Baby was sent outside to the awaiting family to wrap up in a non-sterile brightly colored African cloth.

Mother received artificial respirations long enough that the spinal wore off. As I was shining the bright lights in her eyes, she eventually started blinking and pushing me away with her hands. So, her fixed pupils improved, and I don’t even know what caused them.

Mother was transferred to maternity where the family was awaiting. Strict instructions were given to family members that if she stopped breathing, look for a nurse (which sometimes can be hard to find).

I learned I was supposed to give epinephrine for a high spinal apparently.

Mother and baby are doing very well now. The mother knows I will kill her if she gives her baby water. (And it’s not the first time she will have died, she does know that too.)

Yeah! I definitely can’t turn this operative report in. Although it IS the first one I’ve written in over a year. (At least one that’s been over 3 sentences long.)

olen and danae

Olen phone: +235 62 16 04 93
Danae phone: +235 62 17 04 80

Olen et Danae Netteburg
Hopital Adventiste de Bere
52 Boite Postale
Kelo, Tchad

Volunteers Welcome!!!

Saturday, October 22, 2011

#63 Girls Just Wanna Have Fun

Sweet 15. Oh, wait, 16 is another year away. But still, she’s growing up and it’s only fair for a girl to just wanna have fun on her birthday.

Brichelle is one of the most amazing teenage girls there is. We’ve written about her before because she’s Lyol’s babysitter. Everyone loves her. Especially Lyol.

Everyone pitched in to make her day. Marci and Mayline were in charge of recreating Australia inside the Parkers’ home. Marci had brought huge rolls of white paper with her, so they made several murals of the Great Barrier Reef, Sydney at Night, The Australian Outback, and Australian animals. That Marci... such a talented drawer! Since Brichelle is 15 (Tchadian marrying age), they even made a Crocodile Dundee to take pictures by.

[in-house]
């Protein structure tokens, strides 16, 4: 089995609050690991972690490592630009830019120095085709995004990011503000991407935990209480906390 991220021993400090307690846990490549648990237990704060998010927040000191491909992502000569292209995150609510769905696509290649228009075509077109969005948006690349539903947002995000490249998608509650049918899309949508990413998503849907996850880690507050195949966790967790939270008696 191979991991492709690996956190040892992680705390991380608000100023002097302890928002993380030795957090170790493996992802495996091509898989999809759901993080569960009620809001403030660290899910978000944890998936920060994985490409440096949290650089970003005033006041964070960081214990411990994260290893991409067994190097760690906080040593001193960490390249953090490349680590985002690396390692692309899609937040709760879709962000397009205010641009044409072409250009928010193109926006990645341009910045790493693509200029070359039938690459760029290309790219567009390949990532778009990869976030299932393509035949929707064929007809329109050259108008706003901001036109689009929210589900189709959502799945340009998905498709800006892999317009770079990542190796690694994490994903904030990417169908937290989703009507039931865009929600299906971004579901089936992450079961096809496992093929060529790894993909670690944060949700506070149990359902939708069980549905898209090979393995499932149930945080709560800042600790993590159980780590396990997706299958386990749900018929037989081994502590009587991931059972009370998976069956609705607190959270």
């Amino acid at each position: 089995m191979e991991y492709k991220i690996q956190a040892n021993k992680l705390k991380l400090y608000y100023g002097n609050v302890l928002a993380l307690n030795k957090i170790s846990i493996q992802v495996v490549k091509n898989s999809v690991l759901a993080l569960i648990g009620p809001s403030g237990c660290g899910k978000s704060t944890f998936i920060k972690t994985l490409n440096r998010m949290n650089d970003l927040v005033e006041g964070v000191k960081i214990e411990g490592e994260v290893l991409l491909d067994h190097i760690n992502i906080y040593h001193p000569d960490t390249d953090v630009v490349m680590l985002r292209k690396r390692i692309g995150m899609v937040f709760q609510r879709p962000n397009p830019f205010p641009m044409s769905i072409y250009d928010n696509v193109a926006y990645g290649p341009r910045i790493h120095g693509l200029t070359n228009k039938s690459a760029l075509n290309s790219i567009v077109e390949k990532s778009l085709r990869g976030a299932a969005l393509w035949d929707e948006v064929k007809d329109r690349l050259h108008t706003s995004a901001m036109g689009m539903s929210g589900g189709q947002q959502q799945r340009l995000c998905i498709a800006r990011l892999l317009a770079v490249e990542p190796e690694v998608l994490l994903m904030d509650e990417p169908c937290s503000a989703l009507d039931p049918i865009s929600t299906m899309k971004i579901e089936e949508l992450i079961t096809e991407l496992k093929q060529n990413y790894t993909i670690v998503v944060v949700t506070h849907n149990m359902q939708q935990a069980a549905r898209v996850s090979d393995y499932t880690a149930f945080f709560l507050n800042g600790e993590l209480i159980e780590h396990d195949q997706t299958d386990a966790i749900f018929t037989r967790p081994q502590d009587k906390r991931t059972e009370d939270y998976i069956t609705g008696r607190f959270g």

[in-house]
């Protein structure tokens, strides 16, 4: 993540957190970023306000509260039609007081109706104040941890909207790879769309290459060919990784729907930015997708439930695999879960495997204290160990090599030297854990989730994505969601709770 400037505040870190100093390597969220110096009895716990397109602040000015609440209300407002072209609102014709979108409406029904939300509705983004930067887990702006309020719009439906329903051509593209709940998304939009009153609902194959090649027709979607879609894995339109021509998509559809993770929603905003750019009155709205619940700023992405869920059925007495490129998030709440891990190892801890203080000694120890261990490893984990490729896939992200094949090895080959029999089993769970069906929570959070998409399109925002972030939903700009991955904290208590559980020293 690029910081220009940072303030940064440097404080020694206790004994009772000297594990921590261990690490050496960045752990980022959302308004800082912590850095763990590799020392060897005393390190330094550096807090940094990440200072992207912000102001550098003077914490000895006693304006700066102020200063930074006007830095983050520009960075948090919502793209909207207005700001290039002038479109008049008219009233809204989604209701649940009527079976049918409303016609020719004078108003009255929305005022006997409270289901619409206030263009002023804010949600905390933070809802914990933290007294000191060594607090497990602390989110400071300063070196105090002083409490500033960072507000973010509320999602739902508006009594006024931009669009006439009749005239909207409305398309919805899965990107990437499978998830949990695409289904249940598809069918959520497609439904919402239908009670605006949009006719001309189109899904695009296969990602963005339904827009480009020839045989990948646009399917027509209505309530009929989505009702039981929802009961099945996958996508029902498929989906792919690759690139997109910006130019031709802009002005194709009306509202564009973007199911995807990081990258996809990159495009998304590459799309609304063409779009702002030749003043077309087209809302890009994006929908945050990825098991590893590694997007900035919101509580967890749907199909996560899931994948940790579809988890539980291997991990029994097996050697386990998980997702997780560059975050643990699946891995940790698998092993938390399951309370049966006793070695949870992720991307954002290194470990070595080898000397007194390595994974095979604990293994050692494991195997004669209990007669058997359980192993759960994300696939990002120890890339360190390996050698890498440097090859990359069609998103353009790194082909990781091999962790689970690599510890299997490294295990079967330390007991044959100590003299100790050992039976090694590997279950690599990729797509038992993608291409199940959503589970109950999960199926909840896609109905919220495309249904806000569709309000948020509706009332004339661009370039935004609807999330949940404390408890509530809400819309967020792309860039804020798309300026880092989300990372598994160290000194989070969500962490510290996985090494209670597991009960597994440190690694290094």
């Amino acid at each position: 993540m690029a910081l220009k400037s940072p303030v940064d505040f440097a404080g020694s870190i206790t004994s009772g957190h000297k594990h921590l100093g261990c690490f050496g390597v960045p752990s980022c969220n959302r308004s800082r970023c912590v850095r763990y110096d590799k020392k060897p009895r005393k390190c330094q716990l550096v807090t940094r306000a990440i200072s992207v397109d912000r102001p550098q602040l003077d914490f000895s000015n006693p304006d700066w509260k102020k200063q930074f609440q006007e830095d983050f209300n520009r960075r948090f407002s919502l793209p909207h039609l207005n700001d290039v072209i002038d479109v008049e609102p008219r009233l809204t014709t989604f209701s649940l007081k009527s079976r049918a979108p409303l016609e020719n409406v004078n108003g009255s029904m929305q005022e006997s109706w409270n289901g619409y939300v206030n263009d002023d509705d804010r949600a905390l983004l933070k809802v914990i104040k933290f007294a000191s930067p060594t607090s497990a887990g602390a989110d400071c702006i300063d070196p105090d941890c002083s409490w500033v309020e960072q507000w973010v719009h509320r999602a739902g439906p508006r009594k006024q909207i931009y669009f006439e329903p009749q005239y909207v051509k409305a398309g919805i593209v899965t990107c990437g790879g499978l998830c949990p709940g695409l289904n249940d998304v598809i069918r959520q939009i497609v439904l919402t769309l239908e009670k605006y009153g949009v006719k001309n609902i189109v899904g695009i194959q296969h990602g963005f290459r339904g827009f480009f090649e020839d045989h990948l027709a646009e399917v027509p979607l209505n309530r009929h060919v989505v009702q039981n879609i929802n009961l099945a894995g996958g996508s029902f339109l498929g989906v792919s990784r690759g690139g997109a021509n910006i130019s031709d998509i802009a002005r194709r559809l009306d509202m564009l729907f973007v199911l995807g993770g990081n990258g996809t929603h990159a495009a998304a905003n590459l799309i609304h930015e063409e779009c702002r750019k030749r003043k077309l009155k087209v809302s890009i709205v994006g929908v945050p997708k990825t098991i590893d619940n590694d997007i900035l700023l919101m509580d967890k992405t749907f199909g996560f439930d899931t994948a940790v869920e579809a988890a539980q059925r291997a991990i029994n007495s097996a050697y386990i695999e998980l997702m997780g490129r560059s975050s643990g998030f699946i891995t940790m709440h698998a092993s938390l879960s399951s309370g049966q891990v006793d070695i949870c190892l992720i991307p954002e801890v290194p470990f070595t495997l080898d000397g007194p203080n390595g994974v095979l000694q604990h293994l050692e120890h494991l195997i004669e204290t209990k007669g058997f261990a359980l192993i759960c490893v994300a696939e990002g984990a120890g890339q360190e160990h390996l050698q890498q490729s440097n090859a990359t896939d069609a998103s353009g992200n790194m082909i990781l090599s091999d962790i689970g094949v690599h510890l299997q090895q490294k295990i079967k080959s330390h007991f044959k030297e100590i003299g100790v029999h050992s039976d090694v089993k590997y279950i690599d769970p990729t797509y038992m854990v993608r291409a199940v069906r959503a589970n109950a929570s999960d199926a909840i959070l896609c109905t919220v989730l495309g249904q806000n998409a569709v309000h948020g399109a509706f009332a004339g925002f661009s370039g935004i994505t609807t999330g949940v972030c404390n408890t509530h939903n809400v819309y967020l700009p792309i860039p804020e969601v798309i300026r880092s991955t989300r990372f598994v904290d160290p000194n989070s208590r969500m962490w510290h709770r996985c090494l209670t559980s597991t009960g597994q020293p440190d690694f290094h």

Brichelle’s favorite food is Sushi, so Dani’s asian roots came together too for that.

One minor glitch. A positive malaria test the day before her birthday. Poor Brichelle. Luckily she wasn’t vomiting for her birthday and was able to continue her pills.

I had the easy role to play. After work I went with Tammy, Brichelle and Naomi (Tchadian who knows a million languages) to the local “foot spa.” We went to an arabic lady’s house for the afternoon to get henna done on our feet. It was scorching hot inside her hut. But hey, a girl’s gotta feel pampered somehow here in Tchad.

After we were done, Cory arrived with the motorcycle to escort Brichelle back to her birthday party. After a big “surprise!” 18 party-goers were off to start a picture treasure hunt. Even though it was already dark, four groups set off to find various things to take pictures of. The person with the most points after an hour would be the winner. There were things like ......

A picture with a baby goat.
The picture with the most dogs in it.
The picture with the most cows in it.
A picture of a Tchadian couple holding hands.
A picture of the best Crocodile Dundee impersonator. (Lyol won easily.)
A picture of blueberries.
A picture of fish and chips.
A picture of the tiniest Tchadian money and the oldest Tchadian money.
A picture of a bouquet of pictures.
A picture of a Tchadian kid with an English-writing T-shirt.

Afterwards we ate and watched the picture show to determine the winner. Of course Brichelle’s team won! She’s so good!

It was quite a fun night. Even though 15 is marrying age, we hope Brichelle waits a little longer at least.

olen and danae

Olen phone: +235 62 16 04 93
Danae phone: +235 62 17 04 80

Olen et Danae Netteburg
Hopital Adventiste de Bere
52 Boite Postale
Kelo, Tchad

Volunteers Welcome!!!

Wednesday, October 12, 2011

#62 Triple Trouble